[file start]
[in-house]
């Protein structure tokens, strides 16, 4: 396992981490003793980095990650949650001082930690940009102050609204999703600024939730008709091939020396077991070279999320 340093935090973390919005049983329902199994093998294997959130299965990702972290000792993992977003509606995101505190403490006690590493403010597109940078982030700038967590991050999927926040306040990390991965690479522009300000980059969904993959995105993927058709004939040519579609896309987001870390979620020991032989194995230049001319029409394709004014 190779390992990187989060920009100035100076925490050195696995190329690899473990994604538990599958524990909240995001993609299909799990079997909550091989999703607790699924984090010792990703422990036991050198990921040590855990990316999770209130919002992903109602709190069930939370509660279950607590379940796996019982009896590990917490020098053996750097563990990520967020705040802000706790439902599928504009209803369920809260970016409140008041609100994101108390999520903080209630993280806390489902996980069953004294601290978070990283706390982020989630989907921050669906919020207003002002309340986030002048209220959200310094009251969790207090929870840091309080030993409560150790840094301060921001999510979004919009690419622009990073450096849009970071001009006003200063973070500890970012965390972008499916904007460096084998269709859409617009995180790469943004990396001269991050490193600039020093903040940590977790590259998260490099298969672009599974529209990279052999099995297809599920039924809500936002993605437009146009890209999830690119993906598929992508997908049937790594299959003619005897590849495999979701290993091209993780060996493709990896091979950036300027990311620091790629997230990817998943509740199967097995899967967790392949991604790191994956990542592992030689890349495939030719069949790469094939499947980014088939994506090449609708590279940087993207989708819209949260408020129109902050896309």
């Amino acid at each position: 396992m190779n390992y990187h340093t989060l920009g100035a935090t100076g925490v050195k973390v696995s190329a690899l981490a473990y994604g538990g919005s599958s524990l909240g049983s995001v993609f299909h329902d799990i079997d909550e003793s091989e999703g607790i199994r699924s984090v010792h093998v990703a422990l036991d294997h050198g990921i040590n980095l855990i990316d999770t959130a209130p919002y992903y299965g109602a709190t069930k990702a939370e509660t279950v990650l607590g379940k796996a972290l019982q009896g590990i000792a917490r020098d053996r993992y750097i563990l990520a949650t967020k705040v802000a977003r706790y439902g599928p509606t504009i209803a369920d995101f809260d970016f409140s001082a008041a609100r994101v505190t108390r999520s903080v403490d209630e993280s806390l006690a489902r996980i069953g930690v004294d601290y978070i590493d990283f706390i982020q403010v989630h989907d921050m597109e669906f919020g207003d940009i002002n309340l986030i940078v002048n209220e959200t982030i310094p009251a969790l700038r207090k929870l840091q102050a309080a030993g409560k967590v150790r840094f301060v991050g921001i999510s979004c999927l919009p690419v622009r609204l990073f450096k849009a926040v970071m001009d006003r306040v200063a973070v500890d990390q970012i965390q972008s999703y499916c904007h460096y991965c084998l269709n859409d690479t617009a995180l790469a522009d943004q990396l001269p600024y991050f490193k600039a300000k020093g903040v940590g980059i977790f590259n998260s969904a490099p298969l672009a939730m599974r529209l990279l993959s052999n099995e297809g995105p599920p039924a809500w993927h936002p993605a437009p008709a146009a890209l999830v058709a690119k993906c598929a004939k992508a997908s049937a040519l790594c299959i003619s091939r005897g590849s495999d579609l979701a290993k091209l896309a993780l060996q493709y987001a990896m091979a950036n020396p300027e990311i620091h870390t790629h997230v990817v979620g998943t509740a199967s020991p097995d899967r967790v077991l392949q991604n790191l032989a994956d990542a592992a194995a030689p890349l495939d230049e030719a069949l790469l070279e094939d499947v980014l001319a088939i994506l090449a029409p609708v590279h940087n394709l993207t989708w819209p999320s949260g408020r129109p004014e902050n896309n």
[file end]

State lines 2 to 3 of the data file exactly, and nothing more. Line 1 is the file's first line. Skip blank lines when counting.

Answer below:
């Protein structure tokens, strides 16, 4: 396992981490003793980095990650949650001082930690940009102050609204999703600024939730008709091939020396077991070279999320 340093935090973390919005049983329902199994093998294997959130299965990702972290000792993992977003509606995101505190403490006690590493403010597109940078982030700038967590991050999927926040306040990390991965690479522009300000980059969904993959995105993927058709004939040519579609896309987001870390979620020991032989194995230049001319029409394709004014 190779390992990187989060920009100035100076925490050195696995190329690899473990994604538990599958524990909240995001993609299909799990079997909550091989999703607790699924984090010792990703422990036991050198990921040590855990990316999770209130919002992903109602709190069930939370509660279950607590379940796996019982009896590990917490020098053996750097563990990520967020705040802000706790439902599928504009209803369920809260970016409140008041609100994101108390999520903080209630993280806390489902996980069953004294601290978070990283706390982020989630989907921050669906919020207003002002309340986030002048209220959200310094009251969790207090929870840091309080030993409560150790840094301060921001999510979004919009690419622009990073450096849009970071001009006003200063973070500890970012965390972008499916904007460096084998269709859409617009995180790469943004990396001269991050490193600039020093903040940590977790590259998260490099298969672009599974529209990279052999099995297809599920039924809500936002993605437009146009890209999830690119993906598929992508997908049937790594299959003619005897590849495999979701290993091209993780060996493709990896091979950036300027990311620091790629997230990817998943509740199967097995899967967790392949991604790191994956990542592992030689890349495939030719069949790469094939499947980014088939994506090449609708590279940087993207989708819209949260408020129109902050896309």
């Amino acid at each position: 396992m190779n390992y990187h340093t989060l920009g100035a935090t100076g925490v050195k973390v696995s190329a690899l981490a473990y994604g538990g919005s599958s524990l909240g049983s995001v993609f299909h329902d799990i079997d909550e003793s091989e999703g607790i199994r699924s984090v010792h093998v990703a422990l036991d294997h050198g990921i040590n980095l855990i990316d999770t959130a209130p919002y992903y299965g109602a709190t069930k990702a939370e509660t279950v990650l607590g379940k796996a972290l019982q009896g590990i000792a917490r020098d053996r993992y750097i563990l990520a949650t967020k705040v802000a977003r706790y439902g599928p509606t504009i209803a369920d995101f809260d970016f409140s001082a008041a609100r994101v505190t108390r999520s903080v403490d209630e993280s806390l006690a489902r996980i069953g930690v004294d601290y978070i590493d990283f706390i982020q403010v989630h989907d921050m597109e669906f919020g207003d940009i002002n309340l986030i940078v002048n209220e959200t982030i310094p009251a969790l700038r207090k929870l840091q102050a309080a030993g409560k967590v150790r840094f301060v991050g921001i999510s979004c999927l919009p690419v622009r609204l990073f450096k849009a926040v970071m001009d006003r306040v200063a973070v500890d990390q970012i965390q972008s999703y499916c904007h460096y991965c084998l269709n859409d690479t617009a995180l790469a522009d943004q990396l001269p600024y991050f490193k600039a300000k020093g903040v940590g980059i977790f590259n998260s969904a490099p298969l672009a939730m599974r529209l990279l993959s052999n099995e297809g995105p599920p039924a809500w993927h936002p993605a437009p008709a146009a890209l999830v058709a690119k993906c598929a004939k992508a997908s049937a040519l790594c299959i003619s091939r005897g590849s495999d579609l979701a290993k091209l896309a993780l060996q493709y987001a990896m091979a950036n020396p300027e990311i620091h870390t790629h997230v990817v979620g998943t509740a199967s020991p097995d899967r967790v077991l392949q991604n790191l032989a994956d990542a592992a194995a030689p890349l495939d230049e030719a069949l790469l070279e094939d499947v980014l001319a088939i994506l090449a029409p609708v590279h940087n394709l993207t989708w819209p999320s949260g408020r129109p004014e902050n896309n």